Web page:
The Seven Most Common Sports Injuries
What weekend warriors need to know about preventing and treating the seven most common sports injuries
1. Ankle sprain
What it is: Most athletes have experienced a sprained ankle, which
typically occurs when the foot turns inward. This turning stretches or tears
the ligaments on the outside of the ankle, which are relatively weak.
What you can do: With an ankle sprain, it’s important to exercise to
prevent loss of flexibility and strength — and re-injury. You can ask your doctor or physical therapist to help you
know what kinds of exercise you should do.
When to see a doctor: It’s important to note where the sprain has
occurred. “A 'high ankle sprain' is slower to heal and should probably be seen
by a doctor to make sure the bones in the lower leg did not separate,” says R.
Marvin Royster, MD. Royster is assistant team physician for the Atlanta Braves
and an orthopedic surgeon with Peachtree Orthopedic Clinic in Atlanta. One way
to recognize a high ankle sprain is that this sprain usually causes tenderness
above the ankle.
2. Groin pull
What it is: Pushing off in a side-to-side motion causes strain of the
inner thigh muscles, or groin. “Hockey, soccer, football, and baseball are
common sports with groin injuries,” says Royster.
What you can do: Compression, ice, and rest will heal most groin
injuries. Returning to full activity too quickly can aggravate a groin pull or
turn it into a long-term problem.
When to see a doctor: “Any groin pull that has significant swelling
should be seen early by a physician,” Royster says.
3. Hamstring strain
What it is: Three muscles in the back of the thigh form the
hamstring. The hamstring can be over-stretched by movements such as hurdling —
kicking the leg out sharply when running. Falling forward while waterskiing is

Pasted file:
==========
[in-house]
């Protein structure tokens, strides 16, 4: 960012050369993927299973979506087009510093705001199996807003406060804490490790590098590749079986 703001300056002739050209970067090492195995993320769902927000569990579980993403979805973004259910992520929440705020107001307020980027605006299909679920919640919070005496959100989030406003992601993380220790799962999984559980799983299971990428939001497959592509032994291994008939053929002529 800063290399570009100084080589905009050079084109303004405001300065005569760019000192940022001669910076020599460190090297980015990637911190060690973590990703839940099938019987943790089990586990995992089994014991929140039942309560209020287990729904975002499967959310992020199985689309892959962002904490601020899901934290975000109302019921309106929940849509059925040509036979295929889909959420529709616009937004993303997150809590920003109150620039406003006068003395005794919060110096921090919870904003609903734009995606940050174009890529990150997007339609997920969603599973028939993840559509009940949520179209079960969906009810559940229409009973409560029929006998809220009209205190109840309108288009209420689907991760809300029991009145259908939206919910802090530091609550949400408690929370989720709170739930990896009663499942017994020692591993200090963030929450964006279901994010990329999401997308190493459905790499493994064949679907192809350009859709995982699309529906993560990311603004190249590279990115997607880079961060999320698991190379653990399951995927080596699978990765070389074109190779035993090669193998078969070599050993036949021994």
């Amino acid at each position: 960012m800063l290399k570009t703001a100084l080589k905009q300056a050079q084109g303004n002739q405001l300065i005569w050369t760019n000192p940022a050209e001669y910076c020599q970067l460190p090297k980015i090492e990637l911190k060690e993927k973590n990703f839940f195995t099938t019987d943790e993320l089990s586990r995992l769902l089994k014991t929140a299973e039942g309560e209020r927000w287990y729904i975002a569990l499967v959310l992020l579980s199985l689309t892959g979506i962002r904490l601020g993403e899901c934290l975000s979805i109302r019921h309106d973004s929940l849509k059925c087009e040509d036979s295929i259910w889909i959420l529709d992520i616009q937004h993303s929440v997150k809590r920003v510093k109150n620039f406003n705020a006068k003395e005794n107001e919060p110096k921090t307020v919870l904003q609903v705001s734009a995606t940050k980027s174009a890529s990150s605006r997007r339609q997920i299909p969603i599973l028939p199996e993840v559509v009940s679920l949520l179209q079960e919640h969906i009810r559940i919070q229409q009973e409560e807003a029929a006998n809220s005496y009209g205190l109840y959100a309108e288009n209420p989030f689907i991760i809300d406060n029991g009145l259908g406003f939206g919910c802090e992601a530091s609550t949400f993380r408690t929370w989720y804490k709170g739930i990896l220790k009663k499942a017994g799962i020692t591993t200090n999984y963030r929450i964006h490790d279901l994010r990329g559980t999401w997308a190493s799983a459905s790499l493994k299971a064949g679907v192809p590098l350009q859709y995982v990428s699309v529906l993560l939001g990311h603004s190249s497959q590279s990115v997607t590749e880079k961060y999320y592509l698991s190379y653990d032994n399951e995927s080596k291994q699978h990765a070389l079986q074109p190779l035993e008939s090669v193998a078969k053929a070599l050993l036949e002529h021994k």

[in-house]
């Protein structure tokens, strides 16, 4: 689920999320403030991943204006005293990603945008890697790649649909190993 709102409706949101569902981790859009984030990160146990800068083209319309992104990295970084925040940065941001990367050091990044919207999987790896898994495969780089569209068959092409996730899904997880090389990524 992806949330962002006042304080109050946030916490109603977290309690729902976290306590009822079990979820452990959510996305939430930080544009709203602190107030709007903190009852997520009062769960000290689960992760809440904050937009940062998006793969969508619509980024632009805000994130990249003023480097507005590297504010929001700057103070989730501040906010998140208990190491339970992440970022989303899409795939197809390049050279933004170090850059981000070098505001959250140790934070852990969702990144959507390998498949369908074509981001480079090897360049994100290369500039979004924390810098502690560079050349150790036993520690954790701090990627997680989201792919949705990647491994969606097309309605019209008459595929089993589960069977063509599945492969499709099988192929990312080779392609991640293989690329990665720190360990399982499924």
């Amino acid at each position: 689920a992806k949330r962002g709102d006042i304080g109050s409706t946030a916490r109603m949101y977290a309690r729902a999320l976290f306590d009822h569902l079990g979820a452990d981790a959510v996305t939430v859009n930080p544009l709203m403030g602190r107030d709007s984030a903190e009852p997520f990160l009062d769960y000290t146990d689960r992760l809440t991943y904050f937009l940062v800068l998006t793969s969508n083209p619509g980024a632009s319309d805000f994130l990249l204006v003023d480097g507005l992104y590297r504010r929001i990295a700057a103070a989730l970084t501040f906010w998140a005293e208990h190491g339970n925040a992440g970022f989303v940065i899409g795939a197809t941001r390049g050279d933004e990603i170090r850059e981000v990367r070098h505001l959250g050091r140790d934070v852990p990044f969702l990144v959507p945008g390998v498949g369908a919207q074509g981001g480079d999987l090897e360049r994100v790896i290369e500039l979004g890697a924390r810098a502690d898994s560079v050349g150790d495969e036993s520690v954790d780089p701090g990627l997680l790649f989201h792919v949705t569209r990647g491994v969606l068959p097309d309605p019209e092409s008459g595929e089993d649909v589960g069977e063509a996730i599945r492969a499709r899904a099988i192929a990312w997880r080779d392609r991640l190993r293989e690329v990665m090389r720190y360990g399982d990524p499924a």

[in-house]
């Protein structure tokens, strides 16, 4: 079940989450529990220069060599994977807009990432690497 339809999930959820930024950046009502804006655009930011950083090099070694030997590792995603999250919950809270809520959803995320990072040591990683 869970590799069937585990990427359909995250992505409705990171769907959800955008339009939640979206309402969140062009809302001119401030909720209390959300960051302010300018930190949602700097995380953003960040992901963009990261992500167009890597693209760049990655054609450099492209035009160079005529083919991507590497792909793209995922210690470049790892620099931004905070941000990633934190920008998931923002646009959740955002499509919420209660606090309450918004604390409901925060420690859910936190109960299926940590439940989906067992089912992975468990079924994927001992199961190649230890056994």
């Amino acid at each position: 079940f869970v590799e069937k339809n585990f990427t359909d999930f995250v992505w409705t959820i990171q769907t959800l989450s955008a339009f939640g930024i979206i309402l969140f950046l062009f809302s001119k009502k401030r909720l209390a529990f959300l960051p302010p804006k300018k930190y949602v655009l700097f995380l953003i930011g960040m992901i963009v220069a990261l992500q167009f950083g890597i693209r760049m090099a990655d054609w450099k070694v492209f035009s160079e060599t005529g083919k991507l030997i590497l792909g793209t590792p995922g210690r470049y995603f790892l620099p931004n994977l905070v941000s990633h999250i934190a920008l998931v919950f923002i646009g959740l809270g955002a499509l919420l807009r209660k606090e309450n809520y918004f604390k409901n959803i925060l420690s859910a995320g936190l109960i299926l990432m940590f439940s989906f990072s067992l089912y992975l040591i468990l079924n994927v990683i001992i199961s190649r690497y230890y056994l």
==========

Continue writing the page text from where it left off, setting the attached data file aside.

another common cause of hamstring strains.
What you can do: “Hamstring injuries are slow to heal because of the
constant stress applied to the injured tissue from walking,” says Royster.
“Complete healing can take six to 12 months.” Re-injuries are common because
it's hard for many guys to stay inactive for that long.
4. Shin splints
What they are: Pains down the front of the lower legs are commonly
called “shin splints.” They are most often brought on by running — especially
when starting a more strenuous training program like long runs on paved
What you can do: Rest, ice, and over-the-counter pain medicine are
the mainstays of treatment.
When to see a doctor: The pain of shin splints is rarely an actual
stress fracture — a small break in the shin bone. But you should see your
doctor if the pain persists, even with rest. Stress fractures require prolonged
rest, commonly a month or more to heal.
5. Knee injury: ACL tear
What it is: The anterior cruciate ligament (ACL) holds the leg bone
to the knee. Sudden “cuts” or stops or getting hit from the side can strain or
tear the ACL. A complete tear can make the dreaded “pop” sound.
When to see a doctor: Always, if you suspect an ACL injury. ACL tears
are potentially the most severe of the common sports injuries. “A completely
torn ACL will usually require surgery in individuals who wish to remain
physically active,” says Royster.